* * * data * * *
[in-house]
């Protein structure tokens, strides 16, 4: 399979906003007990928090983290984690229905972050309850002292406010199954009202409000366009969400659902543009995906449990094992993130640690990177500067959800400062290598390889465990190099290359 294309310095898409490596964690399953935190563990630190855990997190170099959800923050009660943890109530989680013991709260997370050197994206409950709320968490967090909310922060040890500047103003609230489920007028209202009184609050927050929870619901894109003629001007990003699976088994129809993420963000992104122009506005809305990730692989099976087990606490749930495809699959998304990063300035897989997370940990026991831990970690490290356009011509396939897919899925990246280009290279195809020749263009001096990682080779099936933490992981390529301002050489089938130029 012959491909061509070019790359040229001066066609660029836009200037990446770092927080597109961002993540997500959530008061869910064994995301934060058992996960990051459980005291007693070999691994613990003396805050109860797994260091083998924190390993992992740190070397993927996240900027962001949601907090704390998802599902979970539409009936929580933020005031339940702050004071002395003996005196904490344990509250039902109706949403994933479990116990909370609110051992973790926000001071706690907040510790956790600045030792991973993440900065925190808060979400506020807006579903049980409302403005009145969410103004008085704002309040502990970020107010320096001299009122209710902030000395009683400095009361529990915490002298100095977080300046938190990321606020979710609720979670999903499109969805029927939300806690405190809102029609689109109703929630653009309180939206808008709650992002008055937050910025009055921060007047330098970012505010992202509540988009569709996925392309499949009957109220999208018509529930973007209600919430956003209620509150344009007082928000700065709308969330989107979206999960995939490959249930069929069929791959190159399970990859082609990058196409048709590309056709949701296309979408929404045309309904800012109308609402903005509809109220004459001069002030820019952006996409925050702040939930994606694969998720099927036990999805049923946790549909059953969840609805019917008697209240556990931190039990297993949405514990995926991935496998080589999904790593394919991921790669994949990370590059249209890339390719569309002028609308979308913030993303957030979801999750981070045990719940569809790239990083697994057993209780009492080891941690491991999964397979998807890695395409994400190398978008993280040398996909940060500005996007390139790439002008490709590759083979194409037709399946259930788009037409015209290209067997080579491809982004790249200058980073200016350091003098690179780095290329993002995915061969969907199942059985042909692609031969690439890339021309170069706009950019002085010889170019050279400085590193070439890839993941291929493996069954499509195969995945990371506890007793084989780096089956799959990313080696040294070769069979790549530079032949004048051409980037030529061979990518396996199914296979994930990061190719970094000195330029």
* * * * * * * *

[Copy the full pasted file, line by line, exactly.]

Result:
[in-house]
């Protein structure tokens, strides 16, 4: 399979906003007990928090983290984690229905972050309850002292406010199954009202409000366009969400659902543009995906449990094992993130640690990177500067959800400062290598390889465990190099290359 294309310095898409490596964690399953935190563990630190855990997190170099959800923050009660943890109530989680013991709260997370050197994206409950709320968490967090909310922060040890500047103003609230489920007028209202009184609050927050929870619901894109003629001007990003699976088994129809993420963000992104122009506005809305990730692989099976087990606490749930495809699959998304990063300035897989997370940990026991831990970690490290356009011509396939897919899925990246280009290279195809020749263009001096990682080779099936933490992981390529301002050489089938130029 012959491909061509070019790359040229001066066609660029836009200037990446770092927080597109961002993540997500959530008061869910064994995301934060058992996960990051459980005291007693070999691994613990003396805050109860797994260091083998924190390993992992740190070397993927996240900027962001949601907090704390998802599902979970539409009936929580933020005031339940702050004071002395003996005196904490344990509250039902109706949403994933479990116990909370609110051992973790926000001071706690907040510790956790600045030792991973993440900065925190808060979400506020807006579903049980409302403005009145969410103004008085704002309040502990970020107010320096001299009122209710902030000395009683400095009361529990915490002298100095977080300046938190990321606020979710609720979670999903499109969805029927939300806690405190809102029609689109109703929630653009309180939206808008709650992002008055937050910025009055921060007047330098970012505010992202509540988009569709996925392309499949009957109220999208018509529930973007209600919430956003209620509150344009007082928000700065709308969330989107979206999960995939490959249930069929069929791959190159399970990859082609990058196409048709590309056709949701296309979408929404045309309904800012109308609402903005509809109220004459001069002030820019952006996409925050702040939930994606694969998720099927036990999805049923946790549909059953969840609805019917008697209240556990931190039990297993949405514990995926991935496998080589999904790593394919991921790669994949990370590059249209890339390719569309002028609308979308913030993303957030979801999750981070045990719940569809790239990083697994057993209780009492080891941690491991999964397979998807890695395409994400190398978008993280040398996909940060500005996007390139790439002008490709590759083979194409037709399946259930788009037409015209290209067997080579491809982004790249200058980073200016350091003098690179780095290329993002995915061969969907199942059985042909692609031969690439890339021309170069706009950019002085010889170019050279400085590193070439890839993941291929493996069954499509195969995945990371506890007793084989780096089956799959990313080696040294070769069979790549530079032949004048051409980037030529061979990518396996199914296979994930990061190719970094000195330029």